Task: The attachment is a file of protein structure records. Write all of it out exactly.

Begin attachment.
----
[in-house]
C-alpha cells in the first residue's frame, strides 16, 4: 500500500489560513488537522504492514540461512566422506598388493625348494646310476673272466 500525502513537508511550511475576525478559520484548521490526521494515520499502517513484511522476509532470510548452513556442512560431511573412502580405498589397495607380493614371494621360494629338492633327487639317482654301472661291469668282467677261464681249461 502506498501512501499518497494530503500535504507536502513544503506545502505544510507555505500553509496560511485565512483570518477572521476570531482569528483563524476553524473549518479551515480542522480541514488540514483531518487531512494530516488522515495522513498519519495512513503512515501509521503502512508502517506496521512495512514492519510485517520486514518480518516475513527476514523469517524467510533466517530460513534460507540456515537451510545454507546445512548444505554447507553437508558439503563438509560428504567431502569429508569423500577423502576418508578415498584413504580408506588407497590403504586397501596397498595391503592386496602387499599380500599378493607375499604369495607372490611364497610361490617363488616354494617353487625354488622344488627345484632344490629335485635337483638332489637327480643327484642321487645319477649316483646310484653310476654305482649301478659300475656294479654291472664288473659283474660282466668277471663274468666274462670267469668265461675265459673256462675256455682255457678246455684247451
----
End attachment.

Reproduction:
[in-house]
C-alpha cells in the first residue's frame, strides 16, 4: 500500500489560513488537522504492514540461512566422506598388493625348494646310476673272466 500525502513537508511550511475576525478559520484548521490526521494515520499502517513484511522476509532470510548452513556442512560431511573412502580405498589397495607380493614371494621360494629338492633327487639317482654301472661291469668282467677261464681249461 502506498501512501499518497494530503500535504507536502513544503506545502505544510507555505500553509496560511485565512483570518477572521476570531482569528483563524476553524473549518479551515480542522480541514488540514483531518487531512494530516488522515495522513498519519495512513503512515501509521503502512508502517506496521512495512514492519510485517520486514518480518516475513527476514523469517524467510533466517530460513534460507540456515537451510545454507546445512548444505554447507553437508558439503563438509560428504567431502569429508569423500577423502576418508578415498584413504580408506588407497590403504586397501596397498595391503592386496602387499599380500599378493607375499604369495607372490611364497610361490617363488616354494617353487625354488622344488627345484632344490629335485635337483638332489637327480643327484642321487645319477649316483646310484653310476654305482649301478659300475656294479654291472664288473659283474660282466668277471663274468666274462670267469668265461675265459673256462675256455682255457678246455684247451